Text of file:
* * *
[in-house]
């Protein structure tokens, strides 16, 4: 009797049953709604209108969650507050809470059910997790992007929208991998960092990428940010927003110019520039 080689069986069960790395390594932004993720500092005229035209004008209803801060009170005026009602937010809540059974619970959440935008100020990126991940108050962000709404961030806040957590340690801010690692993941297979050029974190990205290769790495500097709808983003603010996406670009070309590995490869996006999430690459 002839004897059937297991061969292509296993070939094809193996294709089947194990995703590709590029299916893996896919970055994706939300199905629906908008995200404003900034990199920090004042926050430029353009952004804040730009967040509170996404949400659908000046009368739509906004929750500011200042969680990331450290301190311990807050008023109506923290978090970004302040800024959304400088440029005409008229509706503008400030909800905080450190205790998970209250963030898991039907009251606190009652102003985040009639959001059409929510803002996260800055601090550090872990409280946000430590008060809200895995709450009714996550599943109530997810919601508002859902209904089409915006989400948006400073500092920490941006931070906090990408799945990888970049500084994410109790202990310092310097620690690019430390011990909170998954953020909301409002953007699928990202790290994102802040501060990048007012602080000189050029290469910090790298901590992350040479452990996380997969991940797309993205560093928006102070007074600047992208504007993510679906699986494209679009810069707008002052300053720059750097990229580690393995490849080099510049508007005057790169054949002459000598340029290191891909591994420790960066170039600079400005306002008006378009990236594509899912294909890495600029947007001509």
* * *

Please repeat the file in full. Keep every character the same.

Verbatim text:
[in-house]
């Protein structure tokens, strides 16, 4: 009797049953709604209108969650507050809470059910997790992007929208991998960092990428940010927003110019520039 080689069986069960790395390594932004993720500092005229035209004008209803801060009170005026009602937010809540059974619970959440935008100020990126991940108050962000709404961030806040957590340690801010690692993941297979050029974190990205290769790495500097709808983003603010996406670009070309590995490869996006999430690459 002839004897059937297991061969292509296993070939094809193996294709089947194990995703590709590029299916893996896919970055994706939300199905629906908008995200404003900034990199920090004042926050430029353009952004804040730009967040509170996404949400659908000046009368739509906004929750500011200042969680990331450290301190311990807050008023109506923290978090970004302040800024959304400088440029005409008229509706503008400030909800905080450190205790998970209250963030898991039907009251606190009652102003985040009639959001059409929510803002996260800055601090550090872990409280946000430590008060809200895995709450009714996550599943109530997810919601508002859902209904089409915006989400948006400073500092920490941006931070906090990408799945990888970049500084994410109790202990310092310097620690690019430390011990909170998954953020909301409002953007699928990202790290994102802040501060990048007012602080000189050029290469910090790298901590992350040479452990996380997969991940797309993205560093928006102070007074600047992208504007993510679906699986494209679009810069707008002052300053720059750097990229580690393995490849080099510049508007005057790169054949002459000598340029290191891909591994420790960066170039600079400005306002008006378009990236594509899912294909890495600029947007001509």